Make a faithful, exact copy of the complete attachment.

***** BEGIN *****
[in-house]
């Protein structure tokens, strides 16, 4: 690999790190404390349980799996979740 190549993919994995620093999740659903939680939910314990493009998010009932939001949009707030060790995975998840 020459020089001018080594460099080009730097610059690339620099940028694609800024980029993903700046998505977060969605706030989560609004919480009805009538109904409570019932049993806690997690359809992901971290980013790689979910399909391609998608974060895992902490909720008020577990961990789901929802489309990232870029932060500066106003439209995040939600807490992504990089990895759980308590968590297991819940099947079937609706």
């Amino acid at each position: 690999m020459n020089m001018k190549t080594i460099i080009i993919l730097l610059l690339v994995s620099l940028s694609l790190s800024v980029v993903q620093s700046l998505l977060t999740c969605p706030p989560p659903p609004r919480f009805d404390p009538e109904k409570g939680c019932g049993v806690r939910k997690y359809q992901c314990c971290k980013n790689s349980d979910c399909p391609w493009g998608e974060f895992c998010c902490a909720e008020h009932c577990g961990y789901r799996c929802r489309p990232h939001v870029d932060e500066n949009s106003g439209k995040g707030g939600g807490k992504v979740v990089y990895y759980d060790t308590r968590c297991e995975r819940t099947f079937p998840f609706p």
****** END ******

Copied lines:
[in-house]
């Protein structure tokens, strides 16, 4: 690999790190404390349980799996979740 190549993919994995620093999740659903939680939910314990493009998010009932939001949009707030060790995975998840 020459020089001018080594460099080009730097610059690339620099940028694609800024980029993903700046998505977060969605706030989560609004919480009805009538109904409570019932049993806690997690359809992901971290980013790689979910399909391609998608974060895992902490909720008020577990961990789901929802489309990232870029932060500066106003439209995040939600807490992504990089990895759980308590968590297991819940099947079937609706």
């Amino acid at each position: 690999m020459n020089m001018k190549t080594i460099i080009i993919l730097l610059l690339v994995s620099l940028s694609l790190s800024v980029v993903q620093s700046l998505l977060t999740c969605p706030p989560p659903p609004r919480f009805d404390p009538e109904k409570g939680c019932g049993v806690r939910k997690y359809q992901c314990c971290k980013n790689s349980d979910c399909p391609w493009g998608e974060f895992c998010c902490a909720e008020h009932c577990g961990y789901r799996c929802r489309p990232h939001v870029d932060e500066n949009s106003g439209k995040g707030g939600g807490k992504v979740v990089y990895y759980d060790t308590r968590c297991e995975r819940t099947f079937p998840f609706p």